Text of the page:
Growing up in Notting Hill in the 1940s…
In what is now one of the trendier areas of London, a large flat above an electrical shop at No. 292, Westbourne Grove was my early childhood home in the 1940’s. Even back then, a stone’s throw from Notting Hill Gate and close by the antiques and fruit & veg markets of Portobello Road, it had a lively and eccentric atmosphere.
Streets were gap-toothed from the bombing, the old mews passages behind tall, shabby Victorian terraces were still cobbled and lived in by working people. Opposite us, at No.297, my aunts lived above their hairdresser’s shop; I would go to ‘work’ there aged about six, in a small pink overall (cut down by Mum), sweeping up hair from the floor, handing pins to the stylists, chatting with ladies who were wired up to permanent waving machines like strange hydras.
In their large premises over the road, the Jones family sold antiques or, more accurately, second-hand goods; clever at business, they would go on to make a fortune by being in exactly the right place when the trade took off in the sixties and the sweet times started. Years later, Mr. Jones pulled up by a bus stop where I was queueing and whisked me home in a gleaming Rolls Royce…The walk to school in Chepstow Villas took me past Henekey’s pub where the aforesaid Uncle swore that he had seen my Mother Superior dancing on the table with a pint of Guinness. I half believed him. Sam, another uncle, once told me as a joke that his job entailed knitting barbed wire, this I reported as interesting to my friends and suffered the full fallout. I was a gullible child.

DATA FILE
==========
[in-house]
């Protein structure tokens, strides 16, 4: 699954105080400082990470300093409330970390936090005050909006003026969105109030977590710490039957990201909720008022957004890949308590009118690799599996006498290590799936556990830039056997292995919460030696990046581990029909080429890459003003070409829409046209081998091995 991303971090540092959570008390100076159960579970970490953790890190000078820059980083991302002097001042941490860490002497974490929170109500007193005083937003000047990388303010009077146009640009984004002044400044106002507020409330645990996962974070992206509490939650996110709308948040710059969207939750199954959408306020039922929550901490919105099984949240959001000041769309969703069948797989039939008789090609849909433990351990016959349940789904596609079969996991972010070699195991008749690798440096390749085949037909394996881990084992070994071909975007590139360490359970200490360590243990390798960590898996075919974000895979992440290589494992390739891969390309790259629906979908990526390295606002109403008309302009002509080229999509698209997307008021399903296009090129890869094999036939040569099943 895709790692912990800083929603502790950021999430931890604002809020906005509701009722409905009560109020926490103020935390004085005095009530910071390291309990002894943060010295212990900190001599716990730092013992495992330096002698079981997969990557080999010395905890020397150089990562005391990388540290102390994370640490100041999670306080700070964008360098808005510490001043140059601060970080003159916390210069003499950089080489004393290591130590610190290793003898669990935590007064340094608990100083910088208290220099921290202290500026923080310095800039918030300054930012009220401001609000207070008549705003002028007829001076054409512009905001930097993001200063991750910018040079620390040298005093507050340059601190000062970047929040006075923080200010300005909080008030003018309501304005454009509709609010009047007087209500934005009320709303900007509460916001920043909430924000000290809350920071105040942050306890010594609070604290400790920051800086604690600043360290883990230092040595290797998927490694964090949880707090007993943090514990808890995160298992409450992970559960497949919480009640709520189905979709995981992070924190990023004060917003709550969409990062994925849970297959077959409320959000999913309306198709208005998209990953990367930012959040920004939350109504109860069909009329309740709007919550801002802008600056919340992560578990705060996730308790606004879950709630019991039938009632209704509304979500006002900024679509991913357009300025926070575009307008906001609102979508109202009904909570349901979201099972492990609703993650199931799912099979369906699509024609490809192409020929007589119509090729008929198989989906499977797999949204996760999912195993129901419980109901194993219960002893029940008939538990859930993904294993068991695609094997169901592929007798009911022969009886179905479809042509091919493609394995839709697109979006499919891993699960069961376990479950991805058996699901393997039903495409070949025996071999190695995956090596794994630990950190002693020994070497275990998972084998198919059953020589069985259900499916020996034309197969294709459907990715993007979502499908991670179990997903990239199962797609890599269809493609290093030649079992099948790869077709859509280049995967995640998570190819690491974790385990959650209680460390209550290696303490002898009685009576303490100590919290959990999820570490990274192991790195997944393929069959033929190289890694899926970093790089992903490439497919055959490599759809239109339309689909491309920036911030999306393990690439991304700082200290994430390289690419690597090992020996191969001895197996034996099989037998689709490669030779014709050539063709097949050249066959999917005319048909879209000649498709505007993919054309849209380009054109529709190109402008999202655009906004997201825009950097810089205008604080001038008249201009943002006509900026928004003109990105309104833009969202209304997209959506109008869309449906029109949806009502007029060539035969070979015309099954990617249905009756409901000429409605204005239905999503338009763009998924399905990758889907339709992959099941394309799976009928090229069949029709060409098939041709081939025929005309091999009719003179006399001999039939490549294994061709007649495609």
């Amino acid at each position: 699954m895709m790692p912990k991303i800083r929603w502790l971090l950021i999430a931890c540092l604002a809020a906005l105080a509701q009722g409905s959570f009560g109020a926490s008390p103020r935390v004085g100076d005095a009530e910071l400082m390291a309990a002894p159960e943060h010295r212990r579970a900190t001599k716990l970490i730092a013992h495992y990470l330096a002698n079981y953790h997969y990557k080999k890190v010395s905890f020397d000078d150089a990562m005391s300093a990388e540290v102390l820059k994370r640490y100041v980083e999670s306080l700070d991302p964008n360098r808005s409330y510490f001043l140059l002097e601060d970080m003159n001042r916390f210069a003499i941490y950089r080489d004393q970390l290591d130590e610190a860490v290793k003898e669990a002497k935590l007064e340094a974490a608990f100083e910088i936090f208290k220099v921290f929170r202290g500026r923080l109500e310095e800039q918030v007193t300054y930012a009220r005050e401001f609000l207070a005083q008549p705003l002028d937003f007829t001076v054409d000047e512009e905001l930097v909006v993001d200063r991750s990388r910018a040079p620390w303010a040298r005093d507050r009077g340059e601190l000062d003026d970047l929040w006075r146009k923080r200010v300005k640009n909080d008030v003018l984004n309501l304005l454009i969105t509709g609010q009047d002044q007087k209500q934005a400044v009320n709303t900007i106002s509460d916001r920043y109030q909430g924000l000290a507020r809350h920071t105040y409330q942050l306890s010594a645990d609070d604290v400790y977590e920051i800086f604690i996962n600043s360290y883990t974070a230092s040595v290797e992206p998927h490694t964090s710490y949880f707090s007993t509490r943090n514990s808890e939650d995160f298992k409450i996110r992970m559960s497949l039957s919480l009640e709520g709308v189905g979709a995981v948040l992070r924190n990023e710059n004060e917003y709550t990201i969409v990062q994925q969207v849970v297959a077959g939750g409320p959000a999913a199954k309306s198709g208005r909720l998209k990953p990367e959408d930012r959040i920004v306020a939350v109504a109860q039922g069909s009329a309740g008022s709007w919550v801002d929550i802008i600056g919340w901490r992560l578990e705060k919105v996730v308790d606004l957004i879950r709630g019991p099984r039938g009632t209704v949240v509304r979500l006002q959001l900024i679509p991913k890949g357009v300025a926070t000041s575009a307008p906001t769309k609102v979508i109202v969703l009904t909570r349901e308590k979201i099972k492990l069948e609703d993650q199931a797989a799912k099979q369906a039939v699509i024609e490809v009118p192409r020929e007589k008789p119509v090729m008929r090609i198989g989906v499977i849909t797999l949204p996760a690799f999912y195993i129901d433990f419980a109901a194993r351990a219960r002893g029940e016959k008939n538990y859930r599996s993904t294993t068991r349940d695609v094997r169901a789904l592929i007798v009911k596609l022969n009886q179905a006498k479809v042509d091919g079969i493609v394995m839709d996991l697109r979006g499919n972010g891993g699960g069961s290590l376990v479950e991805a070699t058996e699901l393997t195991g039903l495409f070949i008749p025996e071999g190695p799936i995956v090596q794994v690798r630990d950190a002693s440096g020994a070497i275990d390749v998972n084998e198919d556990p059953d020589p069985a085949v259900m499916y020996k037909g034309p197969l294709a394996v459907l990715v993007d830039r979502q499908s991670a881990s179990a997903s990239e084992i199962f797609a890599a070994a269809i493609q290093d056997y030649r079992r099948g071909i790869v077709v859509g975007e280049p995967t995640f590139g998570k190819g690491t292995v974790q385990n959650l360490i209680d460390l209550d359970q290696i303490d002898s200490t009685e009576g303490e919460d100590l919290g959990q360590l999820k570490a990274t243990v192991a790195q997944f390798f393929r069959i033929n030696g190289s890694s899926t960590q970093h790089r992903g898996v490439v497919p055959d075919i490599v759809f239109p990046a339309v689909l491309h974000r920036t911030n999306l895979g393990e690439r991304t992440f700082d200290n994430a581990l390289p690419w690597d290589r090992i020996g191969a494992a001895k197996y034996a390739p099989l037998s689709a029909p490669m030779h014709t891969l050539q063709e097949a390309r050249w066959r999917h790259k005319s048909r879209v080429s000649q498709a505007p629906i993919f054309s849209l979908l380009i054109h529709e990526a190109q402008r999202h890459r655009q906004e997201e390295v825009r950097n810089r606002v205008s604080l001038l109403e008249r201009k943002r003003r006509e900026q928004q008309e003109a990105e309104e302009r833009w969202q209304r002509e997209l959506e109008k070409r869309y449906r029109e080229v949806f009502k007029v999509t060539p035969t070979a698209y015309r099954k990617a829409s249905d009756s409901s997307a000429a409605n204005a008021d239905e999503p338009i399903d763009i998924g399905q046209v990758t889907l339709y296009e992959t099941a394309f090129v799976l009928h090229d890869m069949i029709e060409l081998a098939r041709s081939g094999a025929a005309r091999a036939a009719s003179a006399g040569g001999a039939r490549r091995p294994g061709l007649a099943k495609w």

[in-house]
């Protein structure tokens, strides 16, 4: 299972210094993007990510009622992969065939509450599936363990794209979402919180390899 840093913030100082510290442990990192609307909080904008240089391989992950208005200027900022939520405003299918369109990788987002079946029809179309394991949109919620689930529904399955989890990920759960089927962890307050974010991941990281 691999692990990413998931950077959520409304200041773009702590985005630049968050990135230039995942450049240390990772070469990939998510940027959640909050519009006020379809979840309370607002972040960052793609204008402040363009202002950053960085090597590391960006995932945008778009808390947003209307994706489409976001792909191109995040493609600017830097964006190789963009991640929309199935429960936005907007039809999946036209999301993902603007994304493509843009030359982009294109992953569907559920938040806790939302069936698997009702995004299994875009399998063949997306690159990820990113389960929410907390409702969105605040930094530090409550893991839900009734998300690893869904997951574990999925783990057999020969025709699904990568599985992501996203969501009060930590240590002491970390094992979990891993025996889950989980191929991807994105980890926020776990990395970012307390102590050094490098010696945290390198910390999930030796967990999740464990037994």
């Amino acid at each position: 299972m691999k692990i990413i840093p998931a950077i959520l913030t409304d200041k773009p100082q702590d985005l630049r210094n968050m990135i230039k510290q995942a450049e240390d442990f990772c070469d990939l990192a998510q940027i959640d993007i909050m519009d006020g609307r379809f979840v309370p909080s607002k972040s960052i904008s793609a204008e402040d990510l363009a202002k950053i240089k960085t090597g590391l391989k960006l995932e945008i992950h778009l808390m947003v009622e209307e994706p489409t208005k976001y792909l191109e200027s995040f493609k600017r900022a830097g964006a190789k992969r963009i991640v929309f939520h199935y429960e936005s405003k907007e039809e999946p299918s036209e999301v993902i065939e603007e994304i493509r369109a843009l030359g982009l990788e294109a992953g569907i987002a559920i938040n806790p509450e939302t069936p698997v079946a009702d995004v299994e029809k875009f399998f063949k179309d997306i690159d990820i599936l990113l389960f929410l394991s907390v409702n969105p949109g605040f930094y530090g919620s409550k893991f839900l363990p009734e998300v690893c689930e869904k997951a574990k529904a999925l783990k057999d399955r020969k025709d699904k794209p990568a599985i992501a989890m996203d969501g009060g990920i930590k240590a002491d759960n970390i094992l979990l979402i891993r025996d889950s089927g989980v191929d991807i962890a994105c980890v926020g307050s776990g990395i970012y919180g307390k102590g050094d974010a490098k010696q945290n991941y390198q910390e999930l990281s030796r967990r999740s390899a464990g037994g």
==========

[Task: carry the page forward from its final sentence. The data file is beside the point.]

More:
Further up the Grove was the Roxy Cinema, a flea-pit really, where Mum took me to my first film – Nelson Eddy (wearing lipstick) & Jeanette MacDonald in Rose Marie. I couldn’t get over the wonderment of it. More wonderful still was to be my first local and very tentative contact with the theatre.